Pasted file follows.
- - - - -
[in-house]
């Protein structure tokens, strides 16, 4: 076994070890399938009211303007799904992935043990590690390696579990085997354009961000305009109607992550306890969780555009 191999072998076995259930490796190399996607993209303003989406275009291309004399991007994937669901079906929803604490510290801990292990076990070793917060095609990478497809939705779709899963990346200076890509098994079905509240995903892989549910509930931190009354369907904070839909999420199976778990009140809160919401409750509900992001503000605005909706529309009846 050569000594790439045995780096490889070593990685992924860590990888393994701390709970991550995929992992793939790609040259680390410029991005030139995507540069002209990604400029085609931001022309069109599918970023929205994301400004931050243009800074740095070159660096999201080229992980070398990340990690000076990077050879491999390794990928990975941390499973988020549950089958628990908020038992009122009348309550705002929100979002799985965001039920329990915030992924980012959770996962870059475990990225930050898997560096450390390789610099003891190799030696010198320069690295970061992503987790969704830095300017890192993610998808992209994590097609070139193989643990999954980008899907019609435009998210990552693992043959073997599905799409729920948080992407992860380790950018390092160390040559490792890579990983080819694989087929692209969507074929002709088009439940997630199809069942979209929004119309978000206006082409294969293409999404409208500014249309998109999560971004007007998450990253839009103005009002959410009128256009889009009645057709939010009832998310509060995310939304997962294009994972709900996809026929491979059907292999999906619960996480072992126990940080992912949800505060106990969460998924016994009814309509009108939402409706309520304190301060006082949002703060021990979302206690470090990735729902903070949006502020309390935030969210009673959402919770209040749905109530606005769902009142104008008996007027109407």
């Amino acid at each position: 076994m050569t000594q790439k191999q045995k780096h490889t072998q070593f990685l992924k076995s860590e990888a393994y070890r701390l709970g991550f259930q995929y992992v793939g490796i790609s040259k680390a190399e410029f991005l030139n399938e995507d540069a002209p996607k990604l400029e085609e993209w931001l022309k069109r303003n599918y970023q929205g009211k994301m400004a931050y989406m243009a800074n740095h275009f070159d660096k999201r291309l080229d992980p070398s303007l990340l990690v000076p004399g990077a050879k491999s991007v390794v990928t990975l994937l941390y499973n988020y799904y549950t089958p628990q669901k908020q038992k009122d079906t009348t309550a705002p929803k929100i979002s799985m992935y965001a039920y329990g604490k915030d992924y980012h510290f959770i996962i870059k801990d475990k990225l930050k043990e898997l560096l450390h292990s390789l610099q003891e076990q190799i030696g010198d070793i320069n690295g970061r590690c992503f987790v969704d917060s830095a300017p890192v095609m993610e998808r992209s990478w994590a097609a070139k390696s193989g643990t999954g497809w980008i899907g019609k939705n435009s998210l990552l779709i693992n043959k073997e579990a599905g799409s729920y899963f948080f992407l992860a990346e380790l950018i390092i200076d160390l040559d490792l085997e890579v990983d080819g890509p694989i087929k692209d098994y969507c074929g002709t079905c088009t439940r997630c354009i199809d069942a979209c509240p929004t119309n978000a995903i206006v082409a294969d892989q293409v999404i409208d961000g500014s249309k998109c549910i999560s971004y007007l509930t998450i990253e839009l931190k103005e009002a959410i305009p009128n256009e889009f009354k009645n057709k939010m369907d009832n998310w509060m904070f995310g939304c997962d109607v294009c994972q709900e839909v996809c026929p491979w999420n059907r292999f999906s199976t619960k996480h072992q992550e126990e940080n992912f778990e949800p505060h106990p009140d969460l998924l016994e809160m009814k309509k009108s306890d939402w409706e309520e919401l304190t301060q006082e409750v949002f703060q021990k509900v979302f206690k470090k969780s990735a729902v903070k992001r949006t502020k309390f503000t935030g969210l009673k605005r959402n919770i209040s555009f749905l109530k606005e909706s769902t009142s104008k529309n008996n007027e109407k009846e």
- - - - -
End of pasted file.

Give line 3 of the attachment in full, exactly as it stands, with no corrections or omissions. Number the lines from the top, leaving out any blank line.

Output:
């Amino acid at each position: 076994m050569t000594q790439k191999q045995k780096h490889t072998q070593f990685l992924k076995s860590e990888a393994y070890r701390l709970g991550f259930q995929y992992v793939g490796i790609s040259k680390a190399e410029f991005l030139n399938e995507d540069a002209p996607k990604l400029e085609e993209w931001l022309k069109r303003n599918y970023q929205g009211k994301m400004a931050y989406m243009a800074n740095h275009f070159d660096k999201r291309l080229d992980p070398s303007l990340l990690v000076p004399g990077a050879k491999s991007v390794v990928t990975l994937l941390y499973n988020y799904y549950t089958p628990q669901k908020q038992k009122d079906t009348t309550a705002p929803k929100i979002s799985m992935y965001a039920y329990g604490k915030d992924y980012h510290f959770i996962i870059k801990d475990k990225l930050k043990e898997l560096l450390h292990s390789l610099q003891e076990q190799i030696g010198d070793i320069n690295g970061r590690c992503f987790v969704d917060s830095a300017p890192v095609m993610e998808r992209s990478w994590a097609a070139k390696s193989g643990t999954g497809w980008i899907g019609k939705n435009s998210l990552l779709i693992n043959k073997e579990a599905g799409s729920y899963f948080f992407l992860a990346e380790l950018i390092i200076d160390l040559d490792l085997e890579v990983d080819g890509p694989i087929k692209d098994y969507c074929g002709t079905c088009t439940r997630c354009i199809d069942a979209c509240p929004t119309n978000a995903i206006v082409a294969d892989q293409v999404i409208d961000g500014s249309k998109c549910i999560s971004y007007l509930t998450i990253e839009l931190k103005e009002a959410i305009p009128n256009e889009f009354k009645n057709k939010m369907d009832n998310w509060m904070f995310g939304c997962d109607v294009c994972q709900e839909v996809c026929p491979w999420n059907r292999f999906s199976t619960k996480h072992q992550e126990e940080n992912f778990e949800p505060h106990p009140d969460l998924l016994e809160m009814k309509k009108s306890d939402w409706e309520e919401l304190t301060q006082e409750v949002f703060q021990k509900v979302f206690k470090k969780s990735a729902v903070k992001r949006t502020k309390f503000t935030g969210l009673k605005r959402n919770i209040s555009f749905l109530k606005e909706s769902t009142s104008k529309n008996n007027e109407k009846e």